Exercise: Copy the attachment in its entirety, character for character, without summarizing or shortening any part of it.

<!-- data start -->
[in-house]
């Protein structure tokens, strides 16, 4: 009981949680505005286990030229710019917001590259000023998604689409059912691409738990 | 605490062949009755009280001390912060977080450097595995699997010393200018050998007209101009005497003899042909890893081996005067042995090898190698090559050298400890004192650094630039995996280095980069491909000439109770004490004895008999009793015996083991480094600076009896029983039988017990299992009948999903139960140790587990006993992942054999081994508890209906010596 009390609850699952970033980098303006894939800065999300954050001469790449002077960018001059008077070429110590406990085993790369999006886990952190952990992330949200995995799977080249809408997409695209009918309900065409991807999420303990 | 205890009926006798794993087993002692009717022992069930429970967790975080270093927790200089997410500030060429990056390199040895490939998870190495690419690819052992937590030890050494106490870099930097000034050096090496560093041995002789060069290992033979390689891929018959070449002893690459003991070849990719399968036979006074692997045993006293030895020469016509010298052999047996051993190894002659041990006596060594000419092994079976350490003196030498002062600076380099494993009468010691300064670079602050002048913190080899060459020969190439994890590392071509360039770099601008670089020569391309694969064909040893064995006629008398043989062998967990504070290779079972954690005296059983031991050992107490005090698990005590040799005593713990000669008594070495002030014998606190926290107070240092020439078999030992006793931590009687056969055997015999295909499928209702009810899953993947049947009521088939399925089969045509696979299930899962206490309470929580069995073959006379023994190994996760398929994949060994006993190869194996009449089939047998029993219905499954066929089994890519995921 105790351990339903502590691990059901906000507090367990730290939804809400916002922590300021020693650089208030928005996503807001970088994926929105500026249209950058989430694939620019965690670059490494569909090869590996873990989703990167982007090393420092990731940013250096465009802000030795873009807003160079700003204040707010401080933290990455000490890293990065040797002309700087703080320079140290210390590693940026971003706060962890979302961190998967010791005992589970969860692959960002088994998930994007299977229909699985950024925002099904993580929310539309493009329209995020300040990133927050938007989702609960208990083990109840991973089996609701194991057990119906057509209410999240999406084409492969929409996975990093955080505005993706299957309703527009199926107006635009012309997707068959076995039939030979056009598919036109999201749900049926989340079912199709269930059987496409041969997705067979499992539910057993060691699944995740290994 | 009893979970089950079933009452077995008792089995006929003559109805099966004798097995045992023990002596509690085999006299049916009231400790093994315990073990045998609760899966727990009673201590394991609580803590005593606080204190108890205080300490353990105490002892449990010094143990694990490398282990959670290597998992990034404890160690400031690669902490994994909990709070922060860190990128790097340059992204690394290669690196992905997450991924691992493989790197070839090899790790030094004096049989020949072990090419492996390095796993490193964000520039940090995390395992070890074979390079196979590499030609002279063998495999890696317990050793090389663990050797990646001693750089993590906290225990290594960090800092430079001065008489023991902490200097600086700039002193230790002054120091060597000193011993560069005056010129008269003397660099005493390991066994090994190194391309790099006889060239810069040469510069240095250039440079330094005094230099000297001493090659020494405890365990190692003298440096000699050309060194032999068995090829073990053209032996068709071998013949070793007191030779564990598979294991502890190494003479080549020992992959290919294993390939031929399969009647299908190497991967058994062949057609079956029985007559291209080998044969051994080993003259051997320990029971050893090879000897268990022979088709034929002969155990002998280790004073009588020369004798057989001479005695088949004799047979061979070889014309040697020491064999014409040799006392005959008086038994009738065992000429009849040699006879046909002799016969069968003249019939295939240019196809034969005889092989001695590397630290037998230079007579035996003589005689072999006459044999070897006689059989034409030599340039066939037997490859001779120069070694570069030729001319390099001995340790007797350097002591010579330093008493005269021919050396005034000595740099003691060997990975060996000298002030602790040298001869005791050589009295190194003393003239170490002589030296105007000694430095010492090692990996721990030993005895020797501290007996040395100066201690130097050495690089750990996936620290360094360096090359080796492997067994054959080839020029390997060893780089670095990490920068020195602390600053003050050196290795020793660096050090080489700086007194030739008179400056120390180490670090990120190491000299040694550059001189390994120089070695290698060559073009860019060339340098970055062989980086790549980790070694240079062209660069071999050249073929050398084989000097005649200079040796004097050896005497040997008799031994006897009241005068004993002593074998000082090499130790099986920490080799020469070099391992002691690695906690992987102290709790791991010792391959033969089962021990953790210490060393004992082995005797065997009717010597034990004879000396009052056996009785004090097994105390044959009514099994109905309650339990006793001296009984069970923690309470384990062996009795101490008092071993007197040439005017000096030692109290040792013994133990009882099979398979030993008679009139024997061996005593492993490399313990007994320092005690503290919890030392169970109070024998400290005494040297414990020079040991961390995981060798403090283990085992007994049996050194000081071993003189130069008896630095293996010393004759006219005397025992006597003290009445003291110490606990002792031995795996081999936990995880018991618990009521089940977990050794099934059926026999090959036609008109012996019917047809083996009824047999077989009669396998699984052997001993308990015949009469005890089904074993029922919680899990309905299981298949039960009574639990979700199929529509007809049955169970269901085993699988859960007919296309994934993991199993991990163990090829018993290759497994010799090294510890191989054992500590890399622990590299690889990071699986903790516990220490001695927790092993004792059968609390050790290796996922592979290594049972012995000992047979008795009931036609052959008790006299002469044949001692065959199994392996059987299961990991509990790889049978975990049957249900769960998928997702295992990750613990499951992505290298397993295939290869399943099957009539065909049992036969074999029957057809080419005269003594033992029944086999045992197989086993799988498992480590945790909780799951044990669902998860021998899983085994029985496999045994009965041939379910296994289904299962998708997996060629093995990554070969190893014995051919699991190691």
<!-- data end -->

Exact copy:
[in-house]
């Protein structure tokens, strides 16, 4: 009981949680505005286990030229710019917001590259000023998604689409059912691409738990 | 605490062949009755009280001390912060977080450097595995699997010393200018050998007209101009005497003899042909890893081996005067042995090898190698090559050298400890004192650094630039995996280095980069491909000439109770004490004895008999009793015996083991480094600076009896029983039988017990299992009948999903139960140790587990006993992942054999081994508890209906010596 009390609850699952970033980098303006894939800065999300954050001469790449002077960018001059008077070429110590406990085993790369999006886990952190952990992330949200995995799977080249809408997409695209009918309900065409991807999420303990 | 205890009926006798794993087993002692009717022992069930429970967790975080270093927790200089997410500030060429990056390199040895490939998870190495690419690819052992937590030890050494106490870099930097000034050096090496560093041995002789060069290992033979390689891929018959070449002893690459003991070849990719399968036979006074692997045993006293030895020469016509010298052999047996051993190894002659041990006596060594000419092994079976350490003196030498002062600076380099494993009468010691300064670079602050002048913190080899060459020969190439994890590392071509360039770099601008670089020569391309694969064909040893064995006629008398043989062998967990504070290779079972954690005296059983031991050992107490005090698990005590040799005593713990000669008594070495002030014998606190926290107070240092020439078999030992006793931590009687056969055997015999295909499928209702009810899953993947049947009521088939399925089969045509696979299930899962206490309470929580069995073959006379023994190994996760398929994949060994006993190869194996009449089939047998029993219905499954066929089994890519995921 105790351990339903502590691990059901906000507090367990730290939804809400916002922590300021020693650089208030928005996503807001970088994926929105500026249209950058989430694939620019965690670059490494569909090869590996873990989703990167982007090393420092990731940013250096465009802000030795873009807003160079700003204040707010401080933290990455000490890293990065040797002309700087703080320079140290210390590693940026971003706060962890979302961190998967010791005992589970969860692959960002088994998930994007299977229909699985950024925002099904993580929310539309493009329209995020300040990133927050938007989702609960208990083990109840991973089996609701194991057990119906057509209410999240999406084409492969929409996975990093955080505005993706299957309703527009199926107006635009012309997707068959076995039939030979056009598919036109999201749900049926989340079912199709269930059987496409041969997705067979499992539910057993060691699944995740290994 | 009893979970089950079933009452077995008792089995006929003559109805099966004798097995045992023990002596509690085999006299049916009231400790093994315990073990045998609760899966727990009673201590394991609580803590005593606080204190108890205080300490353990105490002892449990010094143990694990490398282990959670290597998992990034404890160690400031690669902490994994909990709070922060860190990128790097340059992204690394290669690196992905997450991924691992493989790197070839090899790790030094004096049989020949072990090419492996390095796993490193964000520039940090995390395992070890074979390079196979590499030609002279063998495999890696317990050793090389663990050797990646001693750089993590906290225990290594960090800092430079001065008489023991902490200097600086700039002193230790002054120091060597000193011993560069005056010129008269003397660099005493390991066994090994190194391309790099006889060239810069040469510069240095250039440079330094005094230099000297001493090659020494405890365990190692003298440096000699050309060194032999068995090829073990053209032996068709071998013949070793007191030779564990598979294991502890190494003479080549020992992959290919294993390939031929399969009647299908190497991967058994062949057609079956029985007559291209080998044969051994080993003259051997320990029971050893090879000897268990022979088709034929002969155990002998280790004073009588020369004798057989001479005695088949004799047979061979070889014309040697020491064999014409040799006392005959008086038994009738065992000429009849040699006879046909002799016969069968003249019939295939240019196809034969005889092989001695590397630290037998230079007579035996003589005689072999006459044999070897006689059989034409030599340039066939037997490859001779120069070694570069030729001319390099001995340790007797350097002591010579330093008493005269021919050396005034000595740099003691060997990975060996000298002030602790040298001869005791050589009295190194003393003239170490002589030296105007000694430095010492090692990996721990030993005895020797501290007996040395100066201690130097050495690089750990996936620290360094360096090359080796492997067994054959080839020029390997060893780089670095990490920068020195602390600053003050050196290795020793660096050090080489700086007194030739008179400056120390180490670090990120190491000299040694550059001189390994120089070695290698060559073009860019060339340098970055062989980086790549980790070694240079062209660069071999050249073929050398084989000097005649200079040796004097050896005497040997008799031994006897009241005068004993002593074998000082090499130790099986920490080799020469070099391992002691690695906690992987102290709790791991010792391959033969089962021990953790210490060393004992082995005797065997009717010597034990004879000396009052056996009785004090097994105390044959009514099994109905309650339990006793001296009984069970923690309470384990062996009795101490008092071993007197040439005017000096030692109290040792013994133990009882099979398979030993008679009139024997061996005593492993490399313990007994320092005690503290919890030392169970109070024998400290005494040297414990020079040991961390995981060798403090283990085992007994049996050194000081071993003189130069008896630095293996010393004759006219005397025992006597003290009445003291110490606990002792031995795996081999936990995880018991618990009521089940977990050794099934059926026999090959036609008109012996019917047809083996009824047999077989009669396998699984052997001993308990015949009469005890089904074993029922919680899990309905299981298949039960009574639990979700199929529509007809049955169970269901085993699988859960007919296309994934993991199993991990163990090829018993290759497994010799090294510890191989054992500590890399622990590299690889990071699986903790516990220490001695927790092993004792059968609390050790290796996922592979290594049972012995000992047979008795009931036609052959008790006299002469044949001692065959199994392996059987299961990991509990790889049978975990049957249900769960998928997702295992990750613990499951992505290298397993295939290869399943099957009539065909049992036969074999029957057809080419005269003594033992029944086999045992197989086993799988498992480590945790909780799951044990669902998860021998899983085994029985496999045994009965041939379910296994289904299962998708997996060629093995990554070969190893014995051919699991190691």